The Pasteur Museum is housed in the apartment where Louis Pasteur spent his final seven years and offers a rare behind-the-scenes look at the living and working environment of the world-renowned scientist. Visitors can gain a unique insight into his everyday life alongside his wife and can admire his rich and diverse scientific work.
The Institut Pasteur’s scientific strategy focuses on developing original and innovative topics and promoting interdisciplinary and multidisciplinary cooperation and approaches. The Institut Pasteur teams have access to the technological resources needed to speed up and further improve the quality of their outstanding research.
Ever since the introduction of the world’s first "Technical Microbiology" course in 1889, teaching has been a priority for the Institut Pasteur. The Institut Pasteur has an international reputation for quality teaching that attracts students from all over the world who come to further their training or top up their degree programs.
The mission of the Industrial Partnership team is to detect, promote, assist and protect the inventive activities from research (inventions, know-how and biological materials) conducted at the Institut Pasteur (and in some Institutes of its international network), and transfer there to industrial and/or institutional partners, in order to serve the patient needs and for the benefit of the society, as well as to contribute to sustainability of the Institut Pasteur’s resources.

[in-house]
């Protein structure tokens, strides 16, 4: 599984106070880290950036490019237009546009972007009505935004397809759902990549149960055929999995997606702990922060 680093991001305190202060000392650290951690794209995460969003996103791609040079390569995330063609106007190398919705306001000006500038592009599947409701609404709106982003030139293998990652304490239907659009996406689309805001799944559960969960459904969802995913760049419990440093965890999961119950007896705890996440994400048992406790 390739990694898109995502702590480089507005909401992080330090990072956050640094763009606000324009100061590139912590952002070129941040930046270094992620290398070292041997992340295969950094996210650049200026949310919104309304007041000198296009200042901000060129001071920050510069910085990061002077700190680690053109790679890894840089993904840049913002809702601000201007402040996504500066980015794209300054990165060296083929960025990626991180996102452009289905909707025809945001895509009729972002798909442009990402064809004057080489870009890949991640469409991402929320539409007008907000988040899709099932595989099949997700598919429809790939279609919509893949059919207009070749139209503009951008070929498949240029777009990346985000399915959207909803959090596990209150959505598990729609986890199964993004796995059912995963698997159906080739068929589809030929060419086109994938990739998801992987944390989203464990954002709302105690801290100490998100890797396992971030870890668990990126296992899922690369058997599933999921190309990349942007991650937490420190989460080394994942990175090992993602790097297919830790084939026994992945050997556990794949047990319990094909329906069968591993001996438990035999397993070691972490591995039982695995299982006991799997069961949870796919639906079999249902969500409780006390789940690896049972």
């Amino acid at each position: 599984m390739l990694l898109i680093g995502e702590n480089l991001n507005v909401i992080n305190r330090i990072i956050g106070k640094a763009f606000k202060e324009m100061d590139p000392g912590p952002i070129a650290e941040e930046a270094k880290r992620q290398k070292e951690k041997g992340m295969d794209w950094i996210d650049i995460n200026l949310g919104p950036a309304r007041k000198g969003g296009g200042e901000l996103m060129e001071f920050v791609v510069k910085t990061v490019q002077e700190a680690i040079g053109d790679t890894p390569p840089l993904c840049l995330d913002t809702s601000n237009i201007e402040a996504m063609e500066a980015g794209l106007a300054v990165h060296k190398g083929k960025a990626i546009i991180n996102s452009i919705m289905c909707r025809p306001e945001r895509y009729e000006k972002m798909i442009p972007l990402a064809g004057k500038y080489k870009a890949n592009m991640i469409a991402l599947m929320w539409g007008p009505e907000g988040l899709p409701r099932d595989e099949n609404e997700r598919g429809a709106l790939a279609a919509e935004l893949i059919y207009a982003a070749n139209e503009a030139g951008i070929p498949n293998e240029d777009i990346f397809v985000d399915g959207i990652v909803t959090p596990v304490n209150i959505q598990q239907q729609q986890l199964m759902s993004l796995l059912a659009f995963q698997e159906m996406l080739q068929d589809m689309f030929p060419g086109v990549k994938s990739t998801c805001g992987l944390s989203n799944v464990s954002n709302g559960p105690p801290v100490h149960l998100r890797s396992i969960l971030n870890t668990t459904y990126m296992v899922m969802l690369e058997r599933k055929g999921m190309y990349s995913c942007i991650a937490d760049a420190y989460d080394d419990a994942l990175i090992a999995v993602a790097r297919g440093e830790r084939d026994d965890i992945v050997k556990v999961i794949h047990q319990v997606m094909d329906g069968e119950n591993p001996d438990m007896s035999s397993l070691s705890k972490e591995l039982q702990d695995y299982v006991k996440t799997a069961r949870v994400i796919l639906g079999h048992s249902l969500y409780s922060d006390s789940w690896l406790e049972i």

With international courses, PhD and postdoctoral traineeship, each institute of the Institut Pasteur International Network (RIIP) contributes to the transmission of knowledge with the training of young researchers all around the world. In this context, doctoral and postdoctoral programmes, study and traineeship fellowships are available to scientists. Alongside training, dynamism and attractiveness of RIIP will result in the creation of 4-year group for the young researchers.
Scientists at the Institut Pasteur have identified a series of mutations in a gene that are associated with 4% of cases of, otherwise unexplained, severe male infertility. This discovery offers new opportunities not only in terms of an early diagnosis of male infertility associated with these mutations but also enables clinicians to provide counseling regarding the freezing of sperm or eggs to the couples concerned about procreation. Male infertility is a known risk factor for developing certain forms of cancer and this study reinforces the need for a long-term medical follow-up of patients carrying these mutations.
Paris, september 30, 2010
Worldwide, one couple in seven is affected by infertility, and male factors can account for 30 to 50% of these cases. Although many genes are known to be essential for human germ cell development, there are surprisingly few single gene changes that have been conclusively demonstrated to cause a failure of sperm production in humans. Researchers at the Unit of Human Developmental Genetics at the Institut Pasteur directed by Ken McElreavey, have identified a gene whose mutations explain some severe cases of infertility in humans.